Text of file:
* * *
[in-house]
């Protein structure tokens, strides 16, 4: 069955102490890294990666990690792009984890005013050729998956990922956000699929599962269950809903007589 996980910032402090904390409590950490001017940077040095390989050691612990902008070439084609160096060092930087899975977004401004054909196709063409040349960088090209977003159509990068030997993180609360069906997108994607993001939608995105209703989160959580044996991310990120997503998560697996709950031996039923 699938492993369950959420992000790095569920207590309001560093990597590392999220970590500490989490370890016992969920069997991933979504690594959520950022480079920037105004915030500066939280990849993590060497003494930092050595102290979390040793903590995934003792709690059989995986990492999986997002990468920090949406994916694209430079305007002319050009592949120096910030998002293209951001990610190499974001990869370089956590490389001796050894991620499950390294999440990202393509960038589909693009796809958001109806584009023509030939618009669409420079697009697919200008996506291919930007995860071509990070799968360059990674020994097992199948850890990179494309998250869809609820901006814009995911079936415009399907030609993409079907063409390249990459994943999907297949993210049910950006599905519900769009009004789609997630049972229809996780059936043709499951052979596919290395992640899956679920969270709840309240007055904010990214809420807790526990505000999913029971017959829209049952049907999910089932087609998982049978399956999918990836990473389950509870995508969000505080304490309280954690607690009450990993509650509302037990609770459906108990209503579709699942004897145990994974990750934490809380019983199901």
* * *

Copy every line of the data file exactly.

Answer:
[in-house]
């Protein structure tokens, strides 16, 4: 069955102490890294990666990690792009984890005013050729998956990922956000699929599962269950809903007589 996980910032402090904390409590950490001017940077040095390989050691612990902008070439084609160096060092930087899975977004401004054909196709063409040349960088090209977003159509990068030997993180609360069906997108994607993001939608995105209703989160959580044996991310990120997503998560697996709950031996039923 699938492993369950959420992000790095569920207590309001560093990597590392999220970590500490989490370890016992969920069997991933979504690594959520950022480079920037105004915030500066939280990849993590060497003494930092050595102290979390040793903590995934003792709690059989995986990492999986997002990468920090949406994916694209430079305007002319050009592949120096910030998002293209951001990610190499974001990869370089956590490389001796050894991620499950390294999440990202393509960038589909693009796809958001109806584009023509030939618009669409420079697009697919200008996506291919930007995860071509990070799968360059990674020994097992199948850890990179494309998250869809609820901006814009995911079936415009399907030609993409079907063409390249990459994943999907297949993210049910950006599905519900769009009004789609997630049972229809996780059936043709499951052979596919290395992640899956679920969270709840309240007055904010990214809420807790526990505000999913029971017959829209049952049907999910089932087609998982049978399956999918990836990473389950509870995508969000505080304490309280954690607690009450990993509650509302037990609770459906108990209503579709699942004897145990994974990750934490809380019983199901």